I have a plot of spectra vs frequency and I am trying to add a specific line through the data and what I have right now is

plot(freq, spc, log='xy', type='l')
y.loess <- loess(spc ~ freq, span=0.8, data.frame(x=freq, y=spc))
y.predict <- predict(y.loess, data.frame(x=freq)
lines(freq,y.predict, col='red')

This gives me the following

enter image description here

The black part of the graph is correct and what I need but the red line is incorrect what I need should look something like

enter image description here

I thought loess would work but it's not quite what I am going for. How do I add a line to my data to make it look like the second picture? I feel like nls will work somehow but I do not know how to add the formula for it.

  • 1
    $\begingroup$ Do you have an extremely low-off the chart outlier around frequency 1.7? $\endgroup$ Sep 10, 2015 at 3:10
  • $\begingroup$ I am not sure why the loess line is doing that. I plotted it with a a ylim from 1e-12 to 1e-3 and there were no other points lower than what is shown up above $\endgroup$ Sep 10, 2015 at 3:45
  • $\begingroup$ Try min(spc). What do you get? $\endgroup$ Sep 10, 2015 at 3:53
  • $\begingroup$ I get 1.4e-9 as the min $\endgroup$ Sep 10, 2015 at 3:55

1 Answer 1


It sounds like you want to show the range and average (mean?) of the spectrum.

One way to do this is to use Welch's Method. Essentially, you divide the data in the time domain into sections (the length of the section will depend on the frequency resolution you need / want and how much data you have). In practice you would normally use overlapping sections (50% overlap). You calculate the spectrum estimate of each of these sections and average across all of the estimates (average). To obtain the range, take the min and max of the estimates.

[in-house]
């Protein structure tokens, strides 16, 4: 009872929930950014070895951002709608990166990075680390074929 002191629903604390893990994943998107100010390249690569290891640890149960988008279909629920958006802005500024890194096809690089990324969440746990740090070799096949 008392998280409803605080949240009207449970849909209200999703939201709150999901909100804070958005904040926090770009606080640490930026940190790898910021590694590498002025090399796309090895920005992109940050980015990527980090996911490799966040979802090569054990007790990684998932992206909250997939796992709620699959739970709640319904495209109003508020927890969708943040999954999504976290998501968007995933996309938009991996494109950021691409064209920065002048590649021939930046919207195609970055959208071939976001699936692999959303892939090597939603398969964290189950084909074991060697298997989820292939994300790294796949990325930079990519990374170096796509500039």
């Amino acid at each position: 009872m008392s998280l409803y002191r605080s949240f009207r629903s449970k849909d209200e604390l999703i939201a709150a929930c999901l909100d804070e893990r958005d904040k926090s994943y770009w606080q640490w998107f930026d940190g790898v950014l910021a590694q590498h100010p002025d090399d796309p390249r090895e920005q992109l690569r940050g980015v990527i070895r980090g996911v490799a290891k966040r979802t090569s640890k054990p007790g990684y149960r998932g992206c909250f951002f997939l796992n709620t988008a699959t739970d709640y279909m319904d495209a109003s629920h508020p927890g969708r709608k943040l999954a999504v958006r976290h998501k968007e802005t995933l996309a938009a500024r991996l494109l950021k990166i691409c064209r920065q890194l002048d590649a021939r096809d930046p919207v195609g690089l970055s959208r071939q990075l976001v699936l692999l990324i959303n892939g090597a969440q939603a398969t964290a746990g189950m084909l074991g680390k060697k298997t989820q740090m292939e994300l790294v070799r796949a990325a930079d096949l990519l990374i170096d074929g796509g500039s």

Apologies if this is not the case, but often a poor estimator is used when calculating the spectrum estimate (periodograms tend to have high variance for example). There are quite a few ways to calculate the estimates but one of the more optimal ways (in many senses of the word) is to use the multitaper method. There is also a package on cran written by a colleague of mine and former student of the developer of this technique .

The method tapers the data using orthogonal tapers with the weighted average being the final estimate. Due to the averaging, you normally end up with a less variable estimate.

Without needing to tweak a lot,

specEst <- spec.mtm(yourData) #yourData is a time series or vector

will estimate the spectrum with default parameters and plot that estimate.

Regardless, my suggestion would be to use the Welch method to obtain mean and range and use the Multitaper Method to estimate the spectrum of each section.

  • $\begingroup$ Thank you for your suggestion. After looking more into Welch's method I believe that is exactly what I need. I didn't know about method. Thank you for introducing it! $\endgroup$ Sep 10, 2015 at 16:32
  • $\begingroup$ My pleasure! I hope it turns out to be useful. $\endgroup$
    – driegert
    Sep 10, 2015 at 19:32

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